¶30 However, neither Cronic nor Geders are applicable to Rose's alleged denial of access to counsel during the overnight recess. In Geders, one co-defendant testified in his own defense during two consecutive days of trial. At the end of the first day of the defendant's testimony, the prosecutor asked the judge to instruct the defendant not to discuss the case overnight with anyone. Geders, 425 U.S. at 82. The defendant's counsel objected, stating that he believed he had a right to confer with his client about matters other than the coming cross-examination. Geders, 425 U.S. at 82. The judge expressed doubt about the defendant's ability to so confine his discussion with counsel and issued the order. Geders, 425 U.S. at 82-83. The Supreme Court reasoned that the order barring counsel and defendant from conferring during a 17-hour overnight recess restricted their ability to discuss the events of the day's trial or to go over tactical decisions and strategies. Geders, 425 U.S. at 86. Because the court prevented the defendant from discussing anything with his counsel during a 17-hour recess, the Court found that the order "impinged upon his [the defendant's] right to the assistance of counsel guaranteed by the Sixth Amendment." Geders, 425 U.S. at 91.
¶31 Unlike Geders, Rose was neither denied access to counsel during the entire overnight recess nor prohibited from discussing any topic with his counsel. It is undisputed that Rose's counsel could have visited him in the jail following the end of trial around 5:30 p.m. Rose's counsel chose to not visit the jail until roughly 9:30 p.m., and the jail staff asked her to leave roughly an hour later. Rose's counsel had the opportunity to confer with Rose about anything for over five hours after trial, and she met with Rose again the next morning before trial began. The absolute 17-hour bar on communication held to violate the Sixth Amendment in Geders is clearly distinct from Rose's situation.
¶32 Cronic is similarly inapplicable. There, the Supreme Court considered a decision by the 10th Circuit Court of Appeals declaring that inadequacy of representation may be inferred without proof of specific prejudice "when circumstances hamper a given lawyer's preparation of a defendant's case." Cronic, 466 U.S. at 650. While assessing the propriety of the appellate court's inferential approach to Sixth Amendment violations, the Supreme Court recognized that "the complete denial of counsel" or the denial of counsel during a critical stage of trial allows a presumption that there has been a denial of Sixth Amendment rights. Cronic, 466 U.S. at 659. Neither situation is present in Rose's case, however. Rose's counsel was not totally absent and Rose was not denied access to counsel during the overnight recess, as discussed above. Rose therefore cannot demonstrate that his access to counsel during the overnight recess was so circumscribed that we can simply presume prejudice. See Wright v. Van Patten, 552 U.S. 120, 124-25, 128 S.Ct. 743 (2008) (noting that a Sixth Amendment violation may be presumed when "circumstances [exist] that are so likely to prejudice the accused that the cost of litigating their effect in a particular case is unjustified."). The analysis in Cronic provides an alternative to Strickland in extremely limited situations. State v. Peart, 2012 MT 274, ¶ 24, 367 Mont. 153, 290 P.3d 706. To qualify under Cronic, "counsel's failure must be complete." Riggs v. State, 2011 MT 239, ¶ 13, 362 Mont. 140, 264 P.3d 693 (citing Bell v. Cone, 535 U.S. 685, 696-97, 122 S.Ct. 1843 (2002)). Sather's removal from the jail at the close of visiting hours is not the complete failure of the adversarial process that the Cronic presumption requires. Because neither Cronic nor Geders support a finding that Rose was unconstitutionally denied access to counsel, Rose cannot show that this issue is clearly stronger than the issues Rose's appellate counsel presented on appeal. We accordingly conclude that Rose's appellate counsel did not render ineffective assistance by failing to present the access to counsel issue on appeal.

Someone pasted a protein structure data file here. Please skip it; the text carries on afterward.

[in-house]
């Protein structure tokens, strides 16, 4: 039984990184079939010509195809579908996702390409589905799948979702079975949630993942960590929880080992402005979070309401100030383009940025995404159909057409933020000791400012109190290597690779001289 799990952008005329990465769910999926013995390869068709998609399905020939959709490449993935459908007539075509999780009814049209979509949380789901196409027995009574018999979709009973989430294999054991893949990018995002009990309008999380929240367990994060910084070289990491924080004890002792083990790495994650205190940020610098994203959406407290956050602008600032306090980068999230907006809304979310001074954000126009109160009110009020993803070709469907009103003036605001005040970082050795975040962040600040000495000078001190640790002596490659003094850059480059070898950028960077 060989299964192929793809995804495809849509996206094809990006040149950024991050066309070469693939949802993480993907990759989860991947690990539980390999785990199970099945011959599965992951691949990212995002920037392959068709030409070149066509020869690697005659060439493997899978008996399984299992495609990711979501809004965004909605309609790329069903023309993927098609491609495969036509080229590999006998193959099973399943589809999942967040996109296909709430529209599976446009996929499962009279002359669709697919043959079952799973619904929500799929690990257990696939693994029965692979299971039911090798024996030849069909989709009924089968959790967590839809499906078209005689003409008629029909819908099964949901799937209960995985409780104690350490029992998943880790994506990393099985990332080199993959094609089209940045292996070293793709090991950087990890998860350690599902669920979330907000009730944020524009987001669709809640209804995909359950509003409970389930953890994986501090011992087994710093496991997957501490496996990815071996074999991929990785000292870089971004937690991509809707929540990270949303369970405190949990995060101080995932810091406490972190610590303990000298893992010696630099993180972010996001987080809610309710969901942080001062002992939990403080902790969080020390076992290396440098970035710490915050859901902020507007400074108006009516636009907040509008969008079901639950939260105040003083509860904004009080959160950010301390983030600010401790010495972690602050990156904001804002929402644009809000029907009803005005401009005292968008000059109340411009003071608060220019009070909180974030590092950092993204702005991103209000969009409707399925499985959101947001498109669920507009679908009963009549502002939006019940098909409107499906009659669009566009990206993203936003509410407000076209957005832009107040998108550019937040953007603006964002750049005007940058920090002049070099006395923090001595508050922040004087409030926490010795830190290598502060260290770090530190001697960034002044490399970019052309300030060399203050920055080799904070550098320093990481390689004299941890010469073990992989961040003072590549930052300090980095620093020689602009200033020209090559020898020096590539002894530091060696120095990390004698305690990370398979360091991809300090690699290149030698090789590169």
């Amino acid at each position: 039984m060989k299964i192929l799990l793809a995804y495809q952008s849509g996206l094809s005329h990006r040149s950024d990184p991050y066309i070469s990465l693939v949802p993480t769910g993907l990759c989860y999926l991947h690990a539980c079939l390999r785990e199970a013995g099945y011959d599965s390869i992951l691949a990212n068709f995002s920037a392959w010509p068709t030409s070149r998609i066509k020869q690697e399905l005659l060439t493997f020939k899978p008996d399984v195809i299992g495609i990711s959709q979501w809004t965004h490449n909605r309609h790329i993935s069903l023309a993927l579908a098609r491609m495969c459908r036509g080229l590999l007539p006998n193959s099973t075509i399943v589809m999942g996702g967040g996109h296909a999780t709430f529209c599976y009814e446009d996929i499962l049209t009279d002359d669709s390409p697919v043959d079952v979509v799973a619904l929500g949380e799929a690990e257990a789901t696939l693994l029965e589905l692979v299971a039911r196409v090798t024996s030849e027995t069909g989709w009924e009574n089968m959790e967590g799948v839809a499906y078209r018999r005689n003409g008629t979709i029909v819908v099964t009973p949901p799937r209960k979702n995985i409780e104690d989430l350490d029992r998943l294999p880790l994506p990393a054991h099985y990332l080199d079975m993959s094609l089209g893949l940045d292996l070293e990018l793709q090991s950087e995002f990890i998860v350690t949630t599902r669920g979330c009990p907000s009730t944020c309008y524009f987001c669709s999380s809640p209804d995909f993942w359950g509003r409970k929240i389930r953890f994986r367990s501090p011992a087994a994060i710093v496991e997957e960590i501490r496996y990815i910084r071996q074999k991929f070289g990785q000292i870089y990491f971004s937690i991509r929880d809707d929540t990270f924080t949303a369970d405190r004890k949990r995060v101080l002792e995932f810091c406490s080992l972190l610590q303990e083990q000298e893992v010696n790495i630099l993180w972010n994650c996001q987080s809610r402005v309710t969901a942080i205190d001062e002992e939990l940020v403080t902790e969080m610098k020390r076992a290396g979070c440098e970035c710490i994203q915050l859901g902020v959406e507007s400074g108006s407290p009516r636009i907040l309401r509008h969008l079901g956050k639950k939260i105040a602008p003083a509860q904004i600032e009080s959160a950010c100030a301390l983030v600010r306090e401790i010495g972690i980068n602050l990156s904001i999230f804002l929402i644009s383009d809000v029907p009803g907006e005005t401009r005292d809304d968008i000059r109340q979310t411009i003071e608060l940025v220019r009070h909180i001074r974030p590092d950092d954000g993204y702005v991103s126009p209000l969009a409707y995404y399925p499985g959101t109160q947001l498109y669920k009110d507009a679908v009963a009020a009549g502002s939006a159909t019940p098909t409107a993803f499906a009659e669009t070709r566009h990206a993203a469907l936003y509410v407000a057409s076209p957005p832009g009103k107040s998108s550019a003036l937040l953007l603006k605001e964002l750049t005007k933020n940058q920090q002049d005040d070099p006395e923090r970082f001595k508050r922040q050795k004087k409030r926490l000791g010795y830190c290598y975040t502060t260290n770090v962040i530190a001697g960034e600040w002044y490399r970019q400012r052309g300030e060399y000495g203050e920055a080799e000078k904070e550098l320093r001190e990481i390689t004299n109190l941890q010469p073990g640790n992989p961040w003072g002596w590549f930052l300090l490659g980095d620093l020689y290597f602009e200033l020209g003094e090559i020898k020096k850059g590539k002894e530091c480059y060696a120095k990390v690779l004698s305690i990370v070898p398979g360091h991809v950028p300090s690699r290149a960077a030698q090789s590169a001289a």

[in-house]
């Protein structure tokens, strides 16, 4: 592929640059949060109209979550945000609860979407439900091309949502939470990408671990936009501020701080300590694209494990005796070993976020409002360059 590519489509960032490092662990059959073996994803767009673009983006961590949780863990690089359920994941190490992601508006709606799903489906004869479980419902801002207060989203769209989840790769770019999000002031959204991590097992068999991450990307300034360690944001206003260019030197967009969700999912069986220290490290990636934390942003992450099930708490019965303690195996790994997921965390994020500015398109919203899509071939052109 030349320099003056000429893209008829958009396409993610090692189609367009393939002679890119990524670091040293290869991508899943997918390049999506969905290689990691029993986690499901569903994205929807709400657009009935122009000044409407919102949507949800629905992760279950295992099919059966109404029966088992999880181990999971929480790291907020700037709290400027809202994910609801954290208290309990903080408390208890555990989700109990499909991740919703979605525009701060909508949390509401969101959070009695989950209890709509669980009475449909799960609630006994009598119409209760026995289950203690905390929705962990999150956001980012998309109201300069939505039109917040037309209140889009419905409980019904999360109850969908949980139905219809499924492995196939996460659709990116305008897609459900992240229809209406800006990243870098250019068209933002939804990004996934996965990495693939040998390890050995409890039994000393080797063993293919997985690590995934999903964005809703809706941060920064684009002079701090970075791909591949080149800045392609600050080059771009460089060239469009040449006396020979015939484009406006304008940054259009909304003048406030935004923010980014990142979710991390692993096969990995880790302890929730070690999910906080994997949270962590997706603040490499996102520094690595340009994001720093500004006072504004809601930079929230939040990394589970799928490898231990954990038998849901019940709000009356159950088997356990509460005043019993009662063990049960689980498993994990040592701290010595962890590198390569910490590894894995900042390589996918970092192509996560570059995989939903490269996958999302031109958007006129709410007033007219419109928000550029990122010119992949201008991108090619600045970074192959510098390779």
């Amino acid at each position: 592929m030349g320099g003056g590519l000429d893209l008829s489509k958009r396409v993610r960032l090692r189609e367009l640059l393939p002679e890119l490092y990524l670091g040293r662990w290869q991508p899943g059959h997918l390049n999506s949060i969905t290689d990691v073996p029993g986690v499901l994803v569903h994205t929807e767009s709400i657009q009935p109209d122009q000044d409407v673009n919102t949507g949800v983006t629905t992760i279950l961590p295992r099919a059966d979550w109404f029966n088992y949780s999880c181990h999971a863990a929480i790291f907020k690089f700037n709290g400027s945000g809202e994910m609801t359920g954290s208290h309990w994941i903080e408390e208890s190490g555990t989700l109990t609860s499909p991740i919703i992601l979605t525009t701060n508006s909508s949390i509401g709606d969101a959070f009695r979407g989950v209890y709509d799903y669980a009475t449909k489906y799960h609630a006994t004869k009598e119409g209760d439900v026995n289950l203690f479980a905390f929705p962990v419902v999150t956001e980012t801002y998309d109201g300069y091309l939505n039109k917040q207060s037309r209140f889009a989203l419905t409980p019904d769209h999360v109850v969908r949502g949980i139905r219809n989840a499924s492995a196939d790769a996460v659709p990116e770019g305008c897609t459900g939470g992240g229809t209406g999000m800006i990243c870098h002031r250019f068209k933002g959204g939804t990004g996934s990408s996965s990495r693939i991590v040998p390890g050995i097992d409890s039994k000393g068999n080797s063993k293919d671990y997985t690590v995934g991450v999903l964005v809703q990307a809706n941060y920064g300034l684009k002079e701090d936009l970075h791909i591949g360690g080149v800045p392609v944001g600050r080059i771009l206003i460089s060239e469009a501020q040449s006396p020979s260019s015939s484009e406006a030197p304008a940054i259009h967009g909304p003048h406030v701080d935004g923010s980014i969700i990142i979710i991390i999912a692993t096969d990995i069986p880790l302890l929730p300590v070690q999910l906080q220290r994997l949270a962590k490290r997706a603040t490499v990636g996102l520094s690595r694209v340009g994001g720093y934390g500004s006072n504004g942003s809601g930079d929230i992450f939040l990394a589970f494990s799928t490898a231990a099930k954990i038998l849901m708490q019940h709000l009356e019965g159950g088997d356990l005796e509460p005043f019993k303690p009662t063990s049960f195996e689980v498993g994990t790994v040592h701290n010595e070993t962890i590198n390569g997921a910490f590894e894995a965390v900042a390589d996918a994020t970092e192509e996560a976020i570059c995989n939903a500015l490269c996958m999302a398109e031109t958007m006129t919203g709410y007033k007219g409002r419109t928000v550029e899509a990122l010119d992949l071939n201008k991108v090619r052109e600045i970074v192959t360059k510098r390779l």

¶33 3. Did the District Court err by denying Rose's postconviction relief claim alleging that he was denied access to counsel during a critical stage of trial?
¶34 Rose finally argues that he was denied access to counsel in violation of the Sixth and Fourteenth Amendments when jail staff requested that Sather leave the jail around 10:30 p.m. during an overnight recess. As noted in our discussion of Issue Two above, Rose claims that the U.S. Supreme Court's decisions in Geders and Cronic require finding that he was unconstitutionally denied access to counsel. The State responds that because this issue could have been raised on direct appeal, it is now barred from being considered in a petition for postconviction relief pursuant to § 46-21-105(2), MCA.
¶35 Postconviction relief is a means to provide review of collateral claims that could not have been raised on appeal. Section 46-21-105, MCA. Section 46-21-105(2), MCA, provides that "[w]hen a petitioner has been afforded the opportunity for a direct appeal of the petitioner's conviction, grounds for relief that were or could reasonably have been raised on direct appeal may not be raised, considered, or decided in a proceeding brought under [the postconviction] chapter." R ose's claim regarding his access to counsel during the overnight recess could have been raised on direct appeal. Because we will not consider grounds for postconviction relief that reasonably could have been raised on direct appeal, we will not consider Rose's claim that he was denied access to counsel.
¶36 Both Rose's trial and appellate counsel provided effective assistance, and we will not consider Rose's access to counsel claim that could have been raised on direct appeal.
We concur: MIKE McGRATH, JIM RICE, BETH BAKER, PATRICIA COTTER, BRIAN MORRIS, LAURIE McKINNON